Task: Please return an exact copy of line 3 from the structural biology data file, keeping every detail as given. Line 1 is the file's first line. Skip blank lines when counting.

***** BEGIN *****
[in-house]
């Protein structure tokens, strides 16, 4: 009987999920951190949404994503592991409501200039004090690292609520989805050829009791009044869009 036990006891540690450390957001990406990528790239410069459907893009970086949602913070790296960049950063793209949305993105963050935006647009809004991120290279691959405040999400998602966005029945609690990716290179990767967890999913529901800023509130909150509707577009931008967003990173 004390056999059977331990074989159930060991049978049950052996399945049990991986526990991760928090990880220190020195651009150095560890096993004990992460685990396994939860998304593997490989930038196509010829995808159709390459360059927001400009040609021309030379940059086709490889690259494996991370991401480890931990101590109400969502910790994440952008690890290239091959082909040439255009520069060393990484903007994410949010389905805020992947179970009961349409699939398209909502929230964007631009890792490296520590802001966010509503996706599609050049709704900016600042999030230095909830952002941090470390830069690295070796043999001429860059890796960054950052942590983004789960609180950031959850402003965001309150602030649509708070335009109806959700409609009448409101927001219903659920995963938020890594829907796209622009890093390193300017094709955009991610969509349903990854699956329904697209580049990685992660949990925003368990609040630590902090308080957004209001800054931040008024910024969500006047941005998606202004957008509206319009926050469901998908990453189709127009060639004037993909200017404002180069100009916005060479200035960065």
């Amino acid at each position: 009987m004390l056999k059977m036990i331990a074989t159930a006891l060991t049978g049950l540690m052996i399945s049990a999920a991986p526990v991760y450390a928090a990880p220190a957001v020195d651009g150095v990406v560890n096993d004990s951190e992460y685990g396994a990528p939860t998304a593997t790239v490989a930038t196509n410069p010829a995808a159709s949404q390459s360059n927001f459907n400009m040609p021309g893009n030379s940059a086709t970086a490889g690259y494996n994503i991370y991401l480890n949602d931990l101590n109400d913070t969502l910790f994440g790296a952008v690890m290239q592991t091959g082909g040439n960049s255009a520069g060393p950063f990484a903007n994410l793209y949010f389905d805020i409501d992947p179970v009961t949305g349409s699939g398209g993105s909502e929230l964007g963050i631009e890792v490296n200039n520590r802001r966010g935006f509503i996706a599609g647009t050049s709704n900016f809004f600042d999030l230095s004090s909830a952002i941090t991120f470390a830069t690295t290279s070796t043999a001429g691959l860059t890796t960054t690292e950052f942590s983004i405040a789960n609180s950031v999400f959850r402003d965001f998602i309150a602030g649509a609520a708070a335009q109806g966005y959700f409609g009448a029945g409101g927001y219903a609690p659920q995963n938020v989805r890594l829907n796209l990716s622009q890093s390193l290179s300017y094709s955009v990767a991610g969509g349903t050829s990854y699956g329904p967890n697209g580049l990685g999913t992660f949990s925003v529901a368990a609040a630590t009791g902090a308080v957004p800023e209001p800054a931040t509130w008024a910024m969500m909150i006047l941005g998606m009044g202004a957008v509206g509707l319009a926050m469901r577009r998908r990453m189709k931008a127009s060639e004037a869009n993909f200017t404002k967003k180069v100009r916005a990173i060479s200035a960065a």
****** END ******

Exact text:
């Amino acid at each position: 009987m004390l056999k059977m036990i331990a074989t159930a006891l060991t049978g049950l540690m052996i399945s049990a999920a991986p526990v991760y450390a928090a990880p220190a957001v020195d651009g150095v990406v560890n096993d004990s951190e992460y685990g396994a990528p939860t998304a593997t790239v490989a930038t196509n410069p010829a995808a159709s949404q390459s360059n927001f459907n400009m040609p021309g893009n030379s940059a086709t970086a490889g690259y494996n994503i991370y991401l480890n949602d931990l101590n109400d913070t969502l910790f994440g790296a952008v690890m290239q592991t091959g082909g040439n960049s255009a520069g060393p950063f990484a903007n994410l793209y949010f389905d805020i409501d992947p179970v009961t949305g349409s699939g398209g993105s909502e929230l964007g963050i631009e890792v490296n200039n520590r802001r966010g935006f509503i996706a599609g647009t050049s709704n900016f809004f600042d999030l230095s004090s909830a952002i941090t991120f470390a830069t690295t290279s070796t043999a001429g691959l860059t890796t960054t690292e950052f942590s983004i405040a789960n609180s950031v999400f959850r402003d965001f998602i309150a602030g649509a609520a708070a335009q109806g966005y959700f409609g009448a029945g409101g927001y219903a609690p659920q995963n938020v989805r890594l829907n796209l990716s622009q890093s390193l290179s300017y094709s955009v990767a991610g969509g349903t050829s990854y699956g329904p967890n697209g580049l990685g999913t992660f949990s925003v529901a368990a609040a630590t009791g902090a308080v957004p800023e209001p800054a931040t509130w008024a910024m969500m909150i006047l941005g998606m009044g202004a957008v509206g509707l319009a926050m469901r577009r998908r990453m189709k931008a127009s060639e004037a869009n993909f200017t404002k967003k180069v100009r916005a990173i060479s200035a960065a």